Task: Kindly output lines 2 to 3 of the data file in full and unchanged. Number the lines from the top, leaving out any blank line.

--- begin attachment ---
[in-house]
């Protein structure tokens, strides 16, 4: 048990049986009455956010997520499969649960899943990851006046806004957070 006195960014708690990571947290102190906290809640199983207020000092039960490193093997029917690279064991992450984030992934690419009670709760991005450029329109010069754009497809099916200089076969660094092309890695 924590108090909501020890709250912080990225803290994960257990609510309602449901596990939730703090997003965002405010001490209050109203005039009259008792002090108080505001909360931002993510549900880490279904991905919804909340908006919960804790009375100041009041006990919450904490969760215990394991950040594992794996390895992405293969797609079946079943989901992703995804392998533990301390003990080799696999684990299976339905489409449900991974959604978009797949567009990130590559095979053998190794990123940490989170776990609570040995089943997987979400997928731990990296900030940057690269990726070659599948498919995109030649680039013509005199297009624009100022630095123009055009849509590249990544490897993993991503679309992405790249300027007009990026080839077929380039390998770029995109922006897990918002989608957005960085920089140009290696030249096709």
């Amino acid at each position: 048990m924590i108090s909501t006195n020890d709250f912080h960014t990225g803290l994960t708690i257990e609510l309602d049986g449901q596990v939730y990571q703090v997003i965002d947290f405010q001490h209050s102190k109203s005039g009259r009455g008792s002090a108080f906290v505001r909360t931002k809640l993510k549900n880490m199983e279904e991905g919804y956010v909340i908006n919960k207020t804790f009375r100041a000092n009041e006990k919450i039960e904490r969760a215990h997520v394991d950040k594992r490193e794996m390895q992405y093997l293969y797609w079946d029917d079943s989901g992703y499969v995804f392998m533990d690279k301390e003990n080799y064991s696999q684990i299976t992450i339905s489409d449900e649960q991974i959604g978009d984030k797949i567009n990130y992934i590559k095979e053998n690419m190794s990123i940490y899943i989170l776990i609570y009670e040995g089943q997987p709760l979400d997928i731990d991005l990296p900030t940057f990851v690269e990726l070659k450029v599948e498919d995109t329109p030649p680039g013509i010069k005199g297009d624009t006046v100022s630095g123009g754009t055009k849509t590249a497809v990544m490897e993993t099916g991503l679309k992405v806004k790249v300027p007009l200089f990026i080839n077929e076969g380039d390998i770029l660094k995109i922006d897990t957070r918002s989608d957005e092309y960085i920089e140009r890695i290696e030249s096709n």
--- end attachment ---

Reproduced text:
């Protein structure tokens, strides 16, 4: 048990049986009455956010997520499969649960899943990851006046806004957070 006195960014708690990571947290102190906290809640199983207020000092039960490193093997029917690279064991992450984030992934690419009670709760991005450029329109010069754009497809099916200089076969660094092309890695 924590108090909501020890709250912080990225803290994960257990609510309602449901596990939730703090997003965002405010001490209050109203005039009259008792002090108080505001909360931002993510549900880490279904991905919804909340908006919960804790009375100041009041006990919450904490969760215990394991950040594992794996390895992405293969797609079946079943989901992703995804392998533990301390003990080799696999684990299976339905489409449900991974959604978009797949567009990130590559095979053998190794990123940490989170776990609570040995089943997987979400997928731990990296900030940057690269990726070659599948498919995109030649680039013509005199297009624009100022630095123009055009849509590249990544490897993993991503679309992405790249300027007009990026080839077929380039390998770029995109922006897990918002989608957005960085920089140009290696030249096709």
């Amino acid at each position: 048990m924590i108090s909501t006195n020890d709250f912080h960014t990225g803290l994960t708690i257990e609510l309602d049986g449901q596990v939730y990571q703090v997003i965002d947290f405010q001490h209050s102190k109203s005039g009259r009455g008792s002090a108080f906290v505001r909360t931002k809640l993510k549900n880490m199983e279904e991905g919804y956010v909340i908006n919960k207020t804790f009375r100041a000092n009041e006990k919450i039960e904490r969760a215990h997520v394991d950040k594992r490193e794996m390895q992405y093997l293969y797609w079946d029917d079943s989901g992703y499969v995804f392998m533990d690279k301390e003990n080799y064991s696999q684990i299976t992450i339905s489409d449900e649960q991974i959604g978009d984030k797949i567009n990130y992934i590559k095979e053998n690419m190794s990123i940490y899943i989170l776990i609570y009670e040995g089943q997987p709760l979400d997928i731990d991005l990296p900030t940057f990851v690269e990726l070659k450029v599948e498919d995109t329109p030649p680039g013509i010069k005199g297009d624009t006046v100022s630095g123009g754009t055009k849509t590249a497809v990544m490897e993993t099916g991503l679309k992405v806004k790249v300027p007009l200089f990026i080839n077929e076969g380039d390998i770029l660094k995109i922006d897990t957070r918002s989608d957005e092309y960085i920089e140009r890695i290696e030249s096709n």